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Age in Place at Home - it's where you want to be.

June 2014

Twendy One: Human SYmbiotic Robot

American Views on Technology and the Future

Pew Research center asked Americans for their predictions about the long-term future of scientific advancement, and to share their own feelings and attitudes toward some new developments that might become common features of American life in the next 50 years.  Survey says:

Most Americans believe that the technological developments of the coming half-century will have a net positive impact on society.

59% are optimistic that coming technological and scientific changes will make life in the future better.

30% think these changes will lead to a future in which people are worse off than they are today.

Developments that were a cause of concern;

66% of Americans think it would be a change for the worse if prospective parents could alter the DNA of their children to produce smarter, healthier, or more athletic offspring.

65% think it would be a change for the worse if lifelike robots become the primary caregivers for the elderly and people in poor health.

63% think it would be a change for the worse if personal and commercial drones are given permission to fly through most U.S. airspace.

53% think it would be a change for the worse if most people wear implants or other devices that constantly show them information about the world around them. Women are especially wary of a future in which these devices are widespread.

Many Americans pair their long-term optimism with high expectations for the inventions of the next half century, even as they expect certain advancements (like controlling the weather) to remain outside the reach of science:

81% expect that within the next 50 years, people needing new organs will have them custom grown in a lab.

51% expect that computers will be able to create art that is indistinguishable from that produced by humans.

39% expect that scientists will have developed the technology to teleport objects.

33% expect that humans will have colonized planets other than Earth.

19% expect that humans will be able to control the weather in the foreseeable future.

The public is evenly divided on whether or not they would like to ride in a driverless car: 48% would be interested, while 50% would not. But significant majorities say that they are not interested in getting a brain implant to improve their memory or mental capacity (26% would, 72% would not) or in eating meat that was grown in a lab (just 20% would like to do this).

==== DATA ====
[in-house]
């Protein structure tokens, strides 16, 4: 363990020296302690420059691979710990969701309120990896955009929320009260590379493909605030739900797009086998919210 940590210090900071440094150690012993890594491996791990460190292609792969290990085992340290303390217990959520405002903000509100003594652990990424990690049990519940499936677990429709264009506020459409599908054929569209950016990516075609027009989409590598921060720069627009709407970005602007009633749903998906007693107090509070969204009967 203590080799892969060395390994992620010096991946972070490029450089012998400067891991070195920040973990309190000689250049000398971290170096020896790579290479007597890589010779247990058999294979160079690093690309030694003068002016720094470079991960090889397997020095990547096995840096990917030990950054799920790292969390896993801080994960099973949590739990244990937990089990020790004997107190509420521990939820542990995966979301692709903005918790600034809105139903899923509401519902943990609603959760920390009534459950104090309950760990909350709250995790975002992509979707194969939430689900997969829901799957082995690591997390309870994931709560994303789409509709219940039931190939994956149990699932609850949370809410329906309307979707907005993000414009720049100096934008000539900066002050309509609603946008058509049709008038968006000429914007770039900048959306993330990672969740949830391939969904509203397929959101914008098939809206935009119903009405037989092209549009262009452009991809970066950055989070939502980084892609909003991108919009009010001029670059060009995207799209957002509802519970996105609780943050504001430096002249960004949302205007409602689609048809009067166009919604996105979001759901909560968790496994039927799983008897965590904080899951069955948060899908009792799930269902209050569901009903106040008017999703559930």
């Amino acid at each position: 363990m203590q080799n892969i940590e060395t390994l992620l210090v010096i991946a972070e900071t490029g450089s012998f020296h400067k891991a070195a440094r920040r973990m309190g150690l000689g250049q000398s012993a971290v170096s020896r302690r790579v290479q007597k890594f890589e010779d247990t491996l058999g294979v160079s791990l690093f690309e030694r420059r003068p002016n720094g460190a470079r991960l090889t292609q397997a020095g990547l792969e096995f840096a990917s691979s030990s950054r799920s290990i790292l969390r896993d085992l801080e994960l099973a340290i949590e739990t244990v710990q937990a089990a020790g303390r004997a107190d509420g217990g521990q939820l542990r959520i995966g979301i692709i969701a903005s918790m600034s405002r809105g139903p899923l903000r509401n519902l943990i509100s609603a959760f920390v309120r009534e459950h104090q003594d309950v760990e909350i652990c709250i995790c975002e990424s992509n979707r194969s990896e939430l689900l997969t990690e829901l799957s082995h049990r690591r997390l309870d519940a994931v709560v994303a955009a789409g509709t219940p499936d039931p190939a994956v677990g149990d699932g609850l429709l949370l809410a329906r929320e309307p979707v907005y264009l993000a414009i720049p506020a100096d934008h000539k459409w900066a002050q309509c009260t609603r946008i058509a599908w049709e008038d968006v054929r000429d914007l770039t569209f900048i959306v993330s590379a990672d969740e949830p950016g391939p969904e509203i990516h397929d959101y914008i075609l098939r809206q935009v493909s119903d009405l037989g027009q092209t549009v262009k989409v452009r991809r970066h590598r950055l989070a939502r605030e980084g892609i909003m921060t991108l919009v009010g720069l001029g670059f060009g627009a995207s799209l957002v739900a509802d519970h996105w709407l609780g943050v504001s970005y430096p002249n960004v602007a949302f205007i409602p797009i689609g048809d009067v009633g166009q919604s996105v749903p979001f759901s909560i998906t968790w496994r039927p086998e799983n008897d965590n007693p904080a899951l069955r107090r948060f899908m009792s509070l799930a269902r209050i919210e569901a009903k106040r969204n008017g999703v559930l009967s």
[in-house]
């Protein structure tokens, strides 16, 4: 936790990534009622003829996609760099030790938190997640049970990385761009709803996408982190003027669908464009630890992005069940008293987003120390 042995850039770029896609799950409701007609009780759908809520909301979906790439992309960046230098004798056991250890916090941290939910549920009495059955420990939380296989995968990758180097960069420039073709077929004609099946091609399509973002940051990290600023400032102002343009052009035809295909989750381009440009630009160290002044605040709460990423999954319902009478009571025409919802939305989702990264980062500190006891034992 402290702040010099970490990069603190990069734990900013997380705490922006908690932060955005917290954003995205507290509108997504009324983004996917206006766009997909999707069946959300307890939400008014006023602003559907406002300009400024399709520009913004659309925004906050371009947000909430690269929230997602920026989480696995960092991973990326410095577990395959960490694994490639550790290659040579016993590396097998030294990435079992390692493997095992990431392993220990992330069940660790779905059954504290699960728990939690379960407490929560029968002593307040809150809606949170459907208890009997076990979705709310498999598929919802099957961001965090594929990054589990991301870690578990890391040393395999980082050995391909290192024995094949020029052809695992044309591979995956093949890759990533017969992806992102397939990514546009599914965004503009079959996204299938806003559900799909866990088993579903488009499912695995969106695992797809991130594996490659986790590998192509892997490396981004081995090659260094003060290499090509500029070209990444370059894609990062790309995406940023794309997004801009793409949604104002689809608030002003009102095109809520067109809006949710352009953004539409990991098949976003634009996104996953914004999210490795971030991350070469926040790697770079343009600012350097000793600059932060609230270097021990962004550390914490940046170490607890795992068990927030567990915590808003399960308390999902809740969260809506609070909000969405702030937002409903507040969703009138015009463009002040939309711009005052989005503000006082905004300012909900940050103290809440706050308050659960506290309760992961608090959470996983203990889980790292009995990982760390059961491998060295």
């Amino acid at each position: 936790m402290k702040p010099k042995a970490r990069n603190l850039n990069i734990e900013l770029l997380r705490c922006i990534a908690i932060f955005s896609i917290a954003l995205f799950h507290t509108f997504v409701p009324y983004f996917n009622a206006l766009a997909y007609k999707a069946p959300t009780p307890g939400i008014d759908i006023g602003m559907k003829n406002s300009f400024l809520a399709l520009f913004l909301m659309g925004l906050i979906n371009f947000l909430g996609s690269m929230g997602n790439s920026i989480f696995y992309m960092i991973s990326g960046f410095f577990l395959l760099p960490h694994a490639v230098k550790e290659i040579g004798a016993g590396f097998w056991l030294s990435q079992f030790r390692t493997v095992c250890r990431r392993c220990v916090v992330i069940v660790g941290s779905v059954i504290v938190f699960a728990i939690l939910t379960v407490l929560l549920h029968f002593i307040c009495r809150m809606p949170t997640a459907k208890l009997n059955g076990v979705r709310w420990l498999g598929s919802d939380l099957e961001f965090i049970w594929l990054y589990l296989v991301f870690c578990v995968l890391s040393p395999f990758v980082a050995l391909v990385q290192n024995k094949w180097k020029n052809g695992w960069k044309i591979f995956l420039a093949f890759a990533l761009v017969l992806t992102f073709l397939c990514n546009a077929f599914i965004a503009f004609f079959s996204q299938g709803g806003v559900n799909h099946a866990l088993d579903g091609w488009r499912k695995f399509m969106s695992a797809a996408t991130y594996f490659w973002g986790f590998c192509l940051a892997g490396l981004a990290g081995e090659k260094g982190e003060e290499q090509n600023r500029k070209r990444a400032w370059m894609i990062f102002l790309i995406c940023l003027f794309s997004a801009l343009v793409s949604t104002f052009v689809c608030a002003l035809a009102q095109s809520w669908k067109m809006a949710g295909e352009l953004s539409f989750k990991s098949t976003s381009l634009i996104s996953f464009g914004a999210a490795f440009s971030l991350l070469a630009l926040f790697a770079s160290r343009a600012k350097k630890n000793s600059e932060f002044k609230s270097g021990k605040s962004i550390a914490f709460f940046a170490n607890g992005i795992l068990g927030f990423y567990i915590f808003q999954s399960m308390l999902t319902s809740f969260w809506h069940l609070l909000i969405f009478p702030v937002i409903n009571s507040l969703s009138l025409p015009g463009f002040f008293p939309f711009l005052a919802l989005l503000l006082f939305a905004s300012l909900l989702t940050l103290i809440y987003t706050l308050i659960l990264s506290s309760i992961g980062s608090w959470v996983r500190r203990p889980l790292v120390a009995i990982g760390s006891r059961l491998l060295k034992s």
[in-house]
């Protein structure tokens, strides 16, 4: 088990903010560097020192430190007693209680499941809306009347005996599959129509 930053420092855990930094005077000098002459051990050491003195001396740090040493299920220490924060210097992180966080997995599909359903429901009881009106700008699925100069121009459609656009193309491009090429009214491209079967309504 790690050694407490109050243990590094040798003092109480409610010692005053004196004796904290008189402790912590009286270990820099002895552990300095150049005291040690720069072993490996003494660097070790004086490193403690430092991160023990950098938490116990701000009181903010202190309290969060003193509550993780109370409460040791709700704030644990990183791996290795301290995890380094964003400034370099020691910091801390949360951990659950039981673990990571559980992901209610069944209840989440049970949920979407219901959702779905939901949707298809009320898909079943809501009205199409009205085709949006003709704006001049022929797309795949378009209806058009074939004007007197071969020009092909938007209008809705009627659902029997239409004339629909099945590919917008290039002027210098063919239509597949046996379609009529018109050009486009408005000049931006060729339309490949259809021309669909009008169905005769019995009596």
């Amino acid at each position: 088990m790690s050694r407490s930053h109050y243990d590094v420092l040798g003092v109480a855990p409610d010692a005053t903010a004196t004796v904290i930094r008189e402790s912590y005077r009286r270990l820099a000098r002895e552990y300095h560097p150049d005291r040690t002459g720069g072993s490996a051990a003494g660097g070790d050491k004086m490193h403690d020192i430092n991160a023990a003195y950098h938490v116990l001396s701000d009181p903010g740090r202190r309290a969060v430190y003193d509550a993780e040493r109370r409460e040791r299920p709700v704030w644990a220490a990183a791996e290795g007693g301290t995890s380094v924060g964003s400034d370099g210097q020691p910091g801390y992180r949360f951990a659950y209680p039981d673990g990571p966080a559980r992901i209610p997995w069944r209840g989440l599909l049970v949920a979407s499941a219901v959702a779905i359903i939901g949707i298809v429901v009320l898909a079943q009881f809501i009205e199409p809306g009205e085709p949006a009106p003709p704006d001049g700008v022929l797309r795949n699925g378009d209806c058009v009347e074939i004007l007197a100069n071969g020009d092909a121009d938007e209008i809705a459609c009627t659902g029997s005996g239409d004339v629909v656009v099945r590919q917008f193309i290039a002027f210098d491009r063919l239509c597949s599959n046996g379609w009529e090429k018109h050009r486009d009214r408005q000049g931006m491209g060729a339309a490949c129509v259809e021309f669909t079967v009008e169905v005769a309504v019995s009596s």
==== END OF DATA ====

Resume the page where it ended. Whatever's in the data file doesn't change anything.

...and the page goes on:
Asked to describe in their own words the futuristic inventions they themselves would like to own, the public offered three common themes:

1) travel improvements like flying cars and bikes, or even personal space crafts (19% mentioned this type of invention);

 2) the ability to travel through time (9%); and

 3) health improvements that extend human longevity or cure major diseases (9%).

Click here to read full report

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Quote of the Month

"Everyone has a photographic memory. Some just don't have film.”

Steven Wright, comedian

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NYT: My Mother's Keepers by Janet Steen Illustration by Aidan Koch

"My parents had never made a lot of money. After my father died I saw that he’d been wearing shoes that had holes in the bottom; he hadn’t allowed himself to splurge on a new pair. But in what now seems like an outdated practice, they had slowly, over decades, socked some money away. It was staggering how quickly it went. My mother had some funds coming in every month from pensions and Social Security, but it wasn’t enough to cover costs (of her care related to Alzheimers). We sold my childhood home and much of that money went to her care. We sold her treasured violin at auction. It fetched over $50,000. That was all spent too."

Janet Steen: My Mother's Keepers

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Video: Building a Smart Home

Did You Know...

The 50+ demographic spends more than 5 hours per day using technology. 88% of participants say they consider themselves equally or more tech-savvy compared to others their age. Baby Boomer adults engage in online social activities, often take dangerous security risks that include giving out personal information to strangers.

Source: Research Brief: Center for Media Research

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